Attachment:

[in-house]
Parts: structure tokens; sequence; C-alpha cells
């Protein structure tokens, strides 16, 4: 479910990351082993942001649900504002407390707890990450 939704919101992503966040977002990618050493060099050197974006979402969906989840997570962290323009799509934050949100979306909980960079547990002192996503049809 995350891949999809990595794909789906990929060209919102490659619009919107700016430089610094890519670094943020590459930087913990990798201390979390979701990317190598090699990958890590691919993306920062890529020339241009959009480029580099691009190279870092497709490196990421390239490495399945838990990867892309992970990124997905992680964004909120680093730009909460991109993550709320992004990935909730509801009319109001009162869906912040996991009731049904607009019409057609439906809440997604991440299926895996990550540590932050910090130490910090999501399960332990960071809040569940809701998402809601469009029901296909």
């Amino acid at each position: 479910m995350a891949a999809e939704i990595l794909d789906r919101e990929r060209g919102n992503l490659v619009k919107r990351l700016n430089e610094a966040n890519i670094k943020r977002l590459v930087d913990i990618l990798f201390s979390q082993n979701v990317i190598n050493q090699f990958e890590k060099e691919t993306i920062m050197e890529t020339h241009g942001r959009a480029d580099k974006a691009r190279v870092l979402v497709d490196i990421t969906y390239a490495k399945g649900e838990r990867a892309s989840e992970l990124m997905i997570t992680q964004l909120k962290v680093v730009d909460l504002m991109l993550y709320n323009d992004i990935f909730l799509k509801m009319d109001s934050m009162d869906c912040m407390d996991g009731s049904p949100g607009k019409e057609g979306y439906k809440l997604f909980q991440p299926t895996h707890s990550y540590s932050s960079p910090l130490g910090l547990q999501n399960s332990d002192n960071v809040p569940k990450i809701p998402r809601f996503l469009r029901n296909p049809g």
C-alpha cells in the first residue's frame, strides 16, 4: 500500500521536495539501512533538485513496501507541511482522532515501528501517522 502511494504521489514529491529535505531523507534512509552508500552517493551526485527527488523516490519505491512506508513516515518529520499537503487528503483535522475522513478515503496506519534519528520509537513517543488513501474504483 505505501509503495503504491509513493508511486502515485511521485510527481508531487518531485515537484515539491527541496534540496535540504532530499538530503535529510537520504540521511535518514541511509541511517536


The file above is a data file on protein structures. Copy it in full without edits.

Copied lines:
[in-house]
Parts: structure tokens; sequence; C-alpha cells
């Protein structure tokens, strides 16, 4: 479910990351082993942001649900504002407390707890990450 939704919101992503966040977002990618050493060099050197974006979402969906989840997570962290323009799509934050949100979306909980960079547990002192996503049809 995350891949999809990595794909789906990929060209919102490659619009919107700016430089610094890519670094943020590459930087913990990798201390979390979701990317190598090699990958890590691919993306920062890529020339241009959009480029580099691009190279870092497709490196990421390239490495399945838990990867892309992970990124997905992680964004909120680093730009909460991109993550709320992004990935909730509801009319109001009162869906912040996991009731049904607009019409057609439906809440997604991440299926895996990550540590932050910090130490910090999501399960332990960071809040569940809701998402809601469009029901296909």
């Amino acid at each position: 479910m995350a891949a999809e939704i990595l794909d789906r919101e990929r060209g919102n992503l490659v619009k919107r990351l700016n430089e610094a966040n890519i670094k943020r977002l590459v930087d913990i990618l990798f201390s979390q082993n979701v990317i190598n050493q090699f990958e890590k060099e691919t993306i920062m050197e890529t020339h241009g942001r959009a480029d580099k974006a691009r190279v870092l979402v497709d490196i990421t969906y390239a490495k399945g649900e838990r990867a892309s989840e992970l990124m997905i997570t992680q964004l909120k962290v680093v730009d909460l504002m991109l993550y709320n323009d992004i990935f909730l799509k509801m009319d109001s934050m009162d869906c912040m407390d996991g009731s049904p949100g607009k019409e057609g979306y439906k809440l997604f909980q991440p299926t895996h707890s990550y540590s932050s960079p910090l130490g910090l547990q999501n399960s332990d002192n960071v809040p569940k990450i809701p998402r809601f996503l469009r029901n296909p049809g």
C-alpha cells in the first residue's frame, strides 16, 4: 500500500521536495539501512533538485513496501507541511482522532515501528501517522 502511494504521489514529491529535505531523507534512509552508500552517493551526485527527488523516490519505491512506508513516515518529520499537503487528503483535522475522513478515503496506519534519528520509537513517543488513501474504483 505505501509503495503504491509513493508511486502515485511521485510527481508531487518531485515537484515539491527541496534540496535540504532530499538530503535529510537520504540521511535518514541511509541511517536